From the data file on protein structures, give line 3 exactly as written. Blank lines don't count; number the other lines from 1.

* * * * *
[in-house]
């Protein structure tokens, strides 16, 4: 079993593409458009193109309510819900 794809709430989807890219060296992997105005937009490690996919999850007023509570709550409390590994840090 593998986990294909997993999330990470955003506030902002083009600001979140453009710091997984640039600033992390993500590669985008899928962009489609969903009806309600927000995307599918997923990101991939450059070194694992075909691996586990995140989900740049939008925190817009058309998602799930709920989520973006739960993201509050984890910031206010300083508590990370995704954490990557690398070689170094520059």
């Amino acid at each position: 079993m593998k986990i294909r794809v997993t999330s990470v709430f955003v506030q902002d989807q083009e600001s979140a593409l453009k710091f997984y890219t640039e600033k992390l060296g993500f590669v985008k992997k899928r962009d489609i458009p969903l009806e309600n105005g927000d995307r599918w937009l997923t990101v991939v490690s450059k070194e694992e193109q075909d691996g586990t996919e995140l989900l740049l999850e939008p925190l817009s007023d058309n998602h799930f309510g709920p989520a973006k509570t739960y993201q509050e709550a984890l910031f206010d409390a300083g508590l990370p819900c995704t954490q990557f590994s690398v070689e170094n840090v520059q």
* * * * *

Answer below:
């Amino acid at each position: 079993m593998k986990i294909r794809v997993t999330s990470v709430f955003v506030q902002d989807q083009e600001s979140a593409l453009k710091f997984y890219t640039e600033k992390l060296g993500f590669v985008k992997k899928r962009d489609i458009p969903l009806e309600n105005g927000d995307r599918w937009l997923t990101v991939v490690s450059k070194e694992e193109q075909d691996g586990t996919e995140l989900l740049l999850e939008p925190l817009s007023d058309n998602h799930f309510g709920p989520a973006k509570t739960y993201q509050e709550a984890l910031f206010d409390a300083g508590l990370p819900c995704t954490q990557f590994s690398v070689e170094n840090v520059q």